June 5, 2004

Partisanship ... and good-bye to Ronald Reagan.

Over breakfast this morning and out of range of the internet, I read David Brooks's op-ed in today's NYT, which dealt with a question I think about a lot: why do people have the party affiliations they do?
Donald Green, Bradley Palmquist and Eric Schickler argue in their book, "Partisan Hearts and Minds," ... people do not choose parties by comparing platforms and then figuring out where the nation's interests lie. Drawing on a vast range of data, these political scientists argue that party attachment is more like attachment to a religious denomination or a social club. People have stereotypes in their heads about what Democrats are like and what Republicans are like, and they gravitate toward the party made up of people like themselves.

Once they have formed an affiliation, people bend their philosophies and their perceptions of reality so they become more and more aligned with members of their political tribe.

I spent much of the day at the American Museum of Natural History catching glimpses of the tribal ways of the human being. It is sometimes very beautiful and poignant. And yet I have to think that we are born to rise above these attachments and to think rationally and scientifically.

As I walk across Central Park--that rationally constructed imitation of nature--my cell phone rings and it's John telling me of news reports that Reagan is near death. Back at the hotel, I get connected to the internet and begin to download the day's pictures. John calls again to say that Reagan has died, and we both turn on CNN together in time to hear a clip of Reagan's Challenger speech, which seems to refer to his death now. There are shots of Reagan on horseback and striding in the sunlight with Nancy at his side.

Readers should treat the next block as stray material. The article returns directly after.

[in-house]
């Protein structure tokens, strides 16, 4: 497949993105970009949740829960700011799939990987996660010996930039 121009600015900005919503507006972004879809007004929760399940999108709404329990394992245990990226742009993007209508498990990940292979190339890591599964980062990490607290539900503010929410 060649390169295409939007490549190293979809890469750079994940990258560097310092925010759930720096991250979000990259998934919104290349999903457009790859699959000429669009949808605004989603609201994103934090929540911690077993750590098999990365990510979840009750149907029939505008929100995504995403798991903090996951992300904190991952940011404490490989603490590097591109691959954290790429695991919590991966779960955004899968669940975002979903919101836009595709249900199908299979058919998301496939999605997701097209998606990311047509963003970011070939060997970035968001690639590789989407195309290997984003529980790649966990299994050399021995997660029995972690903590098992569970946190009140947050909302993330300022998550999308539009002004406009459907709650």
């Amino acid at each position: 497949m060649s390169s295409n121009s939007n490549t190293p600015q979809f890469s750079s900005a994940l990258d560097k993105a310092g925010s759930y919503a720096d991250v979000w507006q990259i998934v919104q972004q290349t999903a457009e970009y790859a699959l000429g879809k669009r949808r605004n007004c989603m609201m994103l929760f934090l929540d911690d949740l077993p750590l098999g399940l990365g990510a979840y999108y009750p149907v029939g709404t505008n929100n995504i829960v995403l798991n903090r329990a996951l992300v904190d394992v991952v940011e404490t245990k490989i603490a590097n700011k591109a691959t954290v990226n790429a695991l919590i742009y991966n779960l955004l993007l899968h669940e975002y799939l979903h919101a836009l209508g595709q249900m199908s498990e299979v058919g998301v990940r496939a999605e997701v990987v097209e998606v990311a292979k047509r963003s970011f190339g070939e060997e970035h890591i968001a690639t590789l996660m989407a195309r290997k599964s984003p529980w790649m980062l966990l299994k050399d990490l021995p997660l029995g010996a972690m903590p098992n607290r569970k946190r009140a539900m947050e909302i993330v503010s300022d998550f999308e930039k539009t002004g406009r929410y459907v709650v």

I'm struck by how soon after I heard he was dying that I--mired in this partisan world--began to think about the effect his death would have on the Presidential race. It would help Bush--wouldn't it?--to return to the positive images of the Reagan era for the next week. It could only hurt him if he overreaches and uses the occasion for his advantage too noticeably, if he makes what we might call the Wellstone Mistake. I imagine the Kerry camp cursing their bad luck or contemplating how or whether to mix the nice things they must say about Reagan with sideswiping comparisons to Bush. I wish I hadn't even thought about these things. The aged President has died--one ought to think kind thoughts about the dead man and not taint the occasion with politics, but that doesn't seem possible. How I hate partisan politics!

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